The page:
Clubs seek funding guarantee in showdown talks with NRL CEO

Three NRL club bosses will hold showdown talks with the game’s chief executive Andrew Abdo on Tuesday seeking assurances club funding will be $5 million above the salary cap as rugby league’s pay war rumbles on.

Already a week into the new contracting period, South Sydney chief executive Blake Solly, Raiders boss Don Furner and Storm head Justin Rodski will meet with Abdo in an attempt to resolve the glacial collective bargaining agreement negotiations.

It’s seen as the most significant meeting in trying to find a breakthrough in the delicate talks, which have stalled recently as the NRL tries to find common ground with frustrated clubs and players who have no clarity around the salary cap for 2023.

NRL club bosses held an online hook-up last night to further discuss their next move, growing increasingly agitated in an inability finalise rosters and waiting for more detail about funding for the women’s competition. Four new clubs will join an expanded 10-team competition next year.

But Abdo insisted the NRL’s current offer already tailored for a $5 million margin to clubs above the projected salary cap and the chasm between the parties wasn’t as wide as speculated.

“Our current offer to the clubs is already more than $5 million above the salary cap,” Abdo said. “I don’t know when the deal will be done, but it’s a significant priority and we will put as much time and energy into it to get a resolution as required. It’s easy to do a deal quickly and that’s to give everyone what they want, but there’s only so much available.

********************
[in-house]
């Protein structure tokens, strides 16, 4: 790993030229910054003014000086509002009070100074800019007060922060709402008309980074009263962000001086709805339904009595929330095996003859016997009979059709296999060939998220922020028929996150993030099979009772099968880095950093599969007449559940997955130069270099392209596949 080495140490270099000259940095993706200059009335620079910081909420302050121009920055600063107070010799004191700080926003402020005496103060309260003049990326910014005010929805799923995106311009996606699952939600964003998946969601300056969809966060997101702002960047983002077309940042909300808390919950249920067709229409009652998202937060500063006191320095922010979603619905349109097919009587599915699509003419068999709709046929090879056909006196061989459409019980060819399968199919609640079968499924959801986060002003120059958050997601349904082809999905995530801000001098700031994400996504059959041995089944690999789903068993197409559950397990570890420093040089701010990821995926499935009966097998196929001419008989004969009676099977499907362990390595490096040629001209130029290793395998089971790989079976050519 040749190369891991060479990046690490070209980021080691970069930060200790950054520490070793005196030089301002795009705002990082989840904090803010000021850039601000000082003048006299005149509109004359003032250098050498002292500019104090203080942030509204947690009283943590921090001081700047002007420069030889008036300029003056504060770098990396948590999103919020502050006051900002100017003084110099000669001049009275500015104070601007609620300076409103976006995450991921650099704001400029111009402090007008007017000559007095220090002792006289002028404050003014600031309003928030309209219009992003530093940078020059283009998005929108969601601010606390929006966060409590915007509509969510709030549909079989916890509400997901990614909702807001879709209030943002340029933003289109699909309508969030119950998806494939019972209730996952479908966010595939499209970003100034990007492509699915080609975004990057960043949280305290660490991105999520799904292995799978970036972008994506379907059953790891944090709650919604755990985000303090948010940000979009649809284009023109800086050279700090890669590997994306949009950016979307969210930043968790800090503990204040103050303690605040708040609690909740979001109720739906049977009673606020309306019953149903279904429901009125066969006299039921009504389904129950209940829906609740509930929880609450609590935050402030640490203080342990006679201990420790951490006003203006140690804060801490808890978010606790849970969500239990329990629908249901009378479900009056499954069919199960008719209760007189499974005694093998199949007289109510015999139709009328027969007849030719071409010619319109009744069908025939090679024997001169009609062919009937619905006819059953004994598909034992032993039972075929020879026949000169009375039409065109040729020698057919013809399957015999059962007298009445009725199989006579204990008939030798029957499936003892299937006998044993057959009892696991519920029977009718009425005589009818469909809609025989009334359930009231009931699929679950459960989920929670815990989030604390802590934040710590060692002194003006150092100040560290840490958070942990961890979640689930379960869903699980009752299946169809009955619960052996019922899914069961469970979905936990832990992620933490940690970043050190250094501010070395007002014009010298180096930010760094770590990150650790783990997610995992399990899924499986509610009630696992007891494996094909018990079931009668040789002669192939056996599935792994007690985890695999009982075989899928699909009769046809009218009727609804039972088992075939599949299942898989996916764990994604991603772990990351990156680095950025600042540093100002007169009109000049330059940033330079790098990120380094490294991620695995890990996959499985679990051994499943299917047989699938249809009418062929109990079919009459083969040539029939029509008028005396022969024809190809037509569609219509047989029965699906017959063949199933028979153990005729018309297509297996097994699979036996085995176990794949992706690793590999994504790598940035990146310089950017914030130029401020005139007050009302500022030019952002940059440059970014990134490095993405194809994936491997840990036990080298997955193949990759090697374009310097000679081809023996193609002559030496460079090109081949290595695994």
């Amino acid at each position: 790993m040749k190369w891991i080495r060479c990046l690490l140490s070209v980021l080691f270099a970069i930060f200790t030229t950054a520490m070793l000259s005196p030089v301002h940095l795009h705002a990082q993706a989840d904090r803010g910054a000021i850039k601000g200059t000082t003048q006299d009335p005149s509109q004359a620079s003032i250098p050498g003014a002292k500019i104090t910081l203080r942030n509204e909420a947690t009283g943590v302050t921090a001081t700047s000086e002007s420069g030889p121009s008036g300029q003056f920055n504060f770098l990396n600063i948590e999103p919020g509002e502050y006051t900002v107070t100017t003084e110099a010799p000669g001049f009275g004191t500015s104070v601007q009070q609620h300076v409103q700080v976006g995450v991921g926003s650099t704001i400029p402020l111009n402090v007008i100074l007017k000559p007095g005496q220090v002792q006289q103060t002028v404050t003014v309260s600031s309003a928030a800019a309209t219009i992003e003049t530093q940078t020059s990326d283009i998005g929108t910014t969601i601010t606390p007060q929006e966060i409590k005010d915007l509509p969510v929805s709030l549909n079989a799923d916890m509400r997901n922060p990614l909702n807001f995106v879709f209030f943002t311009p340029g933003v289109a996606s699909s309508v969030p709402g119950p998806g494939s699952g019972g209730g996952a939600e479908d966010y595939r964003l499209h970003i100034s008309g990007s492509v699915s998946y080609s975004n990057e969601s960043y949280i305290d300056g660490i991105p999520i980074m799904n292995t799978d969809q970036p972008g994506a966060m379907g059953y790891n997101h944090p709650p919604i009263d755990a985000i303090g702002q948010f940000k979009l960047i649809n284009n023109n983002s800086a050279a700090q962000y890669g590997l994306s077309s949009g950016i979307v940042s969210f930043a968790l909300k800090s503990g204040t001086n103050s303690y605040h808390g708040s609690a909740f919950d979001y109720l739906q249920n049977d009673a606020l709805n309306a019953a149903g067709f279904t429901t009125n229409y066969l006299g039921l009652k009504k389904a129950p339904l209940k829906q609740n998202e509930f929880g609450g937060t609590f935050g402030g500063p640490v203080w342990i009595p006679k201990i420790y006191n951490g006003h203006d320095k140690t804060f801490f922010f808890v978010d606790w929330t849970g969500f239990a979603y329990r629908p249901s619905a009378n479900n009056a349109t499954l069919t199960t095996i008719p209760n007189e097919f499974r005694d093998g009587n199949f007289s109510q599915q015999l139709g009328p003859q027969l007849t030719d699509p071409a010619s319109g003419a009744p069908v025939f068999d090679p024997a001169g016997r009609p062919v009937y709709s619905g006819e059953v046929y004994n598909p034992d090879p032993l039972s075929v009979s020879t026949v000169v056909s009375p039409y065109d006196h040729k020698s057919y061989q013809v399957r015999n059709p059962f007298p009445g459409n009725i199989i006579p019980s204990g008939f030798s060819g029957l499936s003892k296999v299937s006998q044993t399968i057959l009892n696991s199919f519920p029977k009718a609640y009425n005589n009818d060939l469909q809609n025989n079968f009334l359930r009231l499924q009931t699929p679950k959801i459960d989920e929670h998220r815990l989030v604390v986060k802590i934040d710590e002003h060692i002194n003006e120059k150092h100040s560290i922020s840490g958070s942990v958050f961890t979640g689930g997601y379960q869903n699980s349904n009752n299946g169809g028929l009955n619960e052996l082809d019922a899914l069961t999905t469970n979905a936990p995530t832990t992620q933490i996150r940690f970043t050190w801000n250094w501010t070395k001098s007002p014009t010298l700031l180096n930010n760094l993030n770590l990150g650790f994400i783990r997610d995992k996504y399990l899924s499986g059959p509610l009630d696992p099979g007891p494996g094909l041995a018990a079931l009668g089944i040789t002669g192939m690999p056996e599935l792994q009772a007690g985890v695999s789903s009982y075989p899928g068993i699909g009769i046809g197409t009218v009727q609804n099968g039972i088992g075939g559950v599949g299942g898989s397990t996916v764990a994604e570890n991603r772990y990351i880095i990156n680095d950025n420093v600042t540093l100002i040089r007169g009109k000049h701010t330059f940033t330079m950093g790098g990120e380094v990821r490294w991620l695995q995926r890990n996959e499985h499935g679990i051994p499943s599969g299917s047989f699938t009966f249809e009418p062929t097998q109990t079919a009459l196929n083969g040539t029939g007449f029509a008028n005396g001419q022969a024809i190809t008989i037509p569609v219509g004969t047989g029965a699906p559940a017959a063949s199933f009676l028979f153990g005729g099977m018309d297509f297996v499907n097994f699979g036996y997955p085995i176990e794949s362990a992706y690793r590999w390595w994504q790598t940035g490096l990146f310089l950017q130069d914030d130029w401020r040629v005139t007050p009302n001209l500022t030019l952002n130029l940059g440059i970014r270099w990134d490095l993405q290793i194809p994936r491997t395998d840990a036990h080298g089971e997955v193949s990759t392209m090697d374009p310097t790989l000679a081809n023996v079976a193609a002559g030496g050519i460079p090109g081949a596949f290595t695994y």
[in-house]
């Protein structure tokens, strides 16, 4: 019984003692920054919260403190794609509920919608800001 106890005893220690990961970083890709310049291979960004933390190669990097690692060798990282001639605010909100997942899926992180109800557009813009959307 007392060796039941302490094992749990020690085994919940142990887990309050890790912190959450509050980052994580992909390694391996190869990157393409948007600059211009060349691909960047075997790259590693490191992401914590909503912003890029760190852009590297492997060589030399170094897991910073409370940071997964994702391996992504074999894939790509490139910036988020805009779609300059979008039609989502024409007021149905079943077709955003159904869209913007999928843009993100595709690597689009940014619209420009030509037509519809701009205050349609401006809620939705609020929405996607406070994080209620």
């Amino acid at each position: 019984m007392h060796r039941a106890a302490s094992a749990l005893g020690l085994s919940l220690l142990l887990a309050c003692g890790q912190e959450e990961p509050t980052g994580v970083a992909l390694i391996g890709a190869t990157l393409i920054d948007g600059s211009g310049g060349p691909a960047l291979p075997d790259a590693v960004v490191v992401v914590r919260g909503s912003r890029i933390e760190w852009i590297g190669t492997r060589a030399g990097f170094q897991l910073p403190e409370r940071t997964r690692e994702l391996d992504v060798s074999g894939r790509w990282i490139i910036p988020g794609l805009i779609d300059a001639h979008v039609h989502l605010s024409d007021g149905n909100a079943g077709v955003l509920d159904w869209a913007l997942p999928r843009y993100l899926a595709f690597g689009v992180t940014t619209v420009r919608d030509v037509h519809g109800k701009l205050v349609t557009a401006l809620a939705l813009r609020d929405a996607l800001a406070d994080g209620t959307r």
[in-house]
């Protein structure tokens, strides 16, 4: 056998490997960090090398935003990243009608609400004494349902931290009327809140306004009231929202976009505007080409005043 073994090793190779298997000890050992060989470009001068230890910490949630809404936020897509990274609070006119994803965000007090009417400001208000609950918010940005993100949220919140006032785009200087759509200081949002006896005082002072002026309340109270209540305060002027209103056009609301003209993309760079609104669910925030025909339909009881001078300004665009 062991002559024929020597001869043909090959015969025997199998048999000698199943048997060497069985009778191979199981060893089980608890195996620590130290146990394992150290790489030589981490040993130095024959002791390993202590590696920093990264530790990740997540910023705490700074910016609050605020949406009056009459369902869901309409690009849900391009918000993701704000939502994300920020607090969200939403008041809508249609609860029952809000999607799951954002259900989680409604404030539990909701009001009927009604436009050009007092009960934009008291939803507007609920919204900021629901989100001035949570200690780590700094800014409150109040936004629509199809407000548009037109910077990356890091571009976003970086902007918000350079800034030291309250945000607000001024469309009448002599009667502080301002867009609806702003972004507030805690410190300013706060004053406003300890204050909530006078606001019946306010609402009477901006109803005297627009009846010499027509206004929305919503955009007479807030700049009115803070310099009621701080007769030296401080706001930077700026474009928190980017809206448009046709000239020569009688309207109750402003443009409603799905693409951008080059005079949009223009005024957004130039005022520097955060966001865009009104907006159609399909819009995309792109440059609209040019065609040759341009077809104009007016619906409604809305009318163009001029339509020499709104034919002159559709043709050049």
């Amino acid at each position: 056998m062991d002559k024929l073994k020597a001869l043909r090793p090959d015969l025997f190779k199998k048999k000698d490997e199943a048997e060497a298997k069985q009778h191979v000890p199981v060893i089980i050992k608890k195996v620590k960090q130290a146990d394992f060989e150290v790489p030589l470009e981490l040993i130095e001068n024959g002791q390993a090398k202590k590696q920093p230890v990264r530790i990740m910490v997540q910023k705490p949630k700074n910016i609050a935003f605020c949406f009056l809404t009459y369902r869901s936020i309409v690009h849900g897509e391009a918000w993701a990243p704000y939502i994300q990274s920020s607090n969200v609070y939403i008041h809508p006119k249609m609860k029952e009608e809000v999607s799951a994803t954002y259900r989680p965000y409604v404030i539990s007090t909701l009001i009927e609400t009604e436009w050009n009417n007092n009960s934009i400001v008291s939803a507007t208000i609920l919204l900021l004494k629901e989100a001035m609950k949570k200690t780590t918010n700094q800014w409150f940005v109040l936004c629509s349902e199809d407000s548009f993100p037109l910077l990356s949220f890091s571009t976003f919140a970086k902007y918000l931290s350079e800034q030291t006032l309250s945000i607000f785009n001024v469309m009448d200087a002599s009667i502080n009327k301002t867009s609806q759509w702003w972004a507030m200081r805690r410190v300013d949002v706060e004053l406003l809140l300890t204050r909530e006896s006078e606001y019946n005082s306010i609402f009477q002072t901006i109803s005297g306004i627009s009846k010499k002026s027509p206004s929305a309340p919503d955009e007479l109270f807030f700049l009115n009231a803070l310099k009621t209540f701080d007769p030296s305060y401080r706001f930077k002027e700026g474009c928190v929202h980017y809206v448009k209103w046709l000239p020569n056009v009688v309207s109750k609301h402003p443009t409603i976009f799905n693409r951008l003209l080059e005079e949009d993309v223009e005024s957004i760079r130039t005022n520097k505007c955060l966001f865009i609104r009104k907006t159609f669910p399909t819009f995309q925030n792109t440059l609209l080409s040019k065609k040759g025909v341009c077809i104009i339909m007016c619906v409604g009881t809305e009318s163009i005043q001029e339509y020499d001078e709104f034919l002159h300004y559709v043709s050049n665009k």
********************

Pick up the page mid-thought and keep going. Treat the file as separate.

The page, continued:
NRL CEO Andrew Abdo and ARLC chairman Peter V’landys.Credit:Dean Sewell

“We have to balance it and that’s why it’s taking a bit longer than everyone will like. We’ve been working professionally and in good faith with all stakeholders to get the best possible deal we can for the game. We’ve provided a lot of information, including information about our revenue forecasts and information about the proposed distribution to different parts of the game.

“There’s been robust debate and several elements of refinement to the model and proposals over the course of the past couple of weeks – and we’ll continue doing that. And hopefully we’re able to conclude this with an offer the Commission will make to all stakeholders and everyone can have the certainty to plan for their business.”

NRL club chief executives spoken to by the Herald yesterday insisted they were united with the players’ union and were willing to wait as long as possible to secure a deal they were comfortable with.

“The clubs and players have never been more united on this and this will keep going into next year unless we have a suitable offer,” one club chief executive said.

Complicating matters is the fact Rugby League Players Association boss Clint Newton has flown to the UK for the World Cup. Abdo and ARLC chairman Peter V’landys cancelled a trip for the semi-finals and final to expedite CBA talks.

Abdo is likely to deal with the fallout from clubs still questioning the AFL’s $4.5 billion TV deal – seemingly leaving the NRL in the shade – as they seek further information into the NRL’s extension with pay TV giant Foxtel, which has not publicly been disclosed.

The ARLC and V’landys are also dealing with a motion to sack four directors of the NSW Rugby League that was voted down during at an extraordinary general meeting of the NSWRL last Friday.

The ARLC has been at loggerheads with the state body since early this year after Cronulla chief executive Dino Mezzatesta was ruled ineligible to run for the NSWRL board due to a conflict of interest.

Former Canterbury and NSWRL chairman George Peponis and Roosters supremo Nick Politis quit the NSWRL board over the decision and the ARLC failed in a court challenge to have the state body run fresh elections, which V’landys championed on behalf of the clubs.

However, a motion, tabled by Cronulla and Canterbury delegates, on Friday to remove NSWRL directors Geoff Gerard and Kevin Greene was voted down.

While most of the spotlight has been on funding models for clubs and players, the RLPA has also taken a swipe at the NRL’s integrity model in a document that paints several areas as key to the CBA talks.

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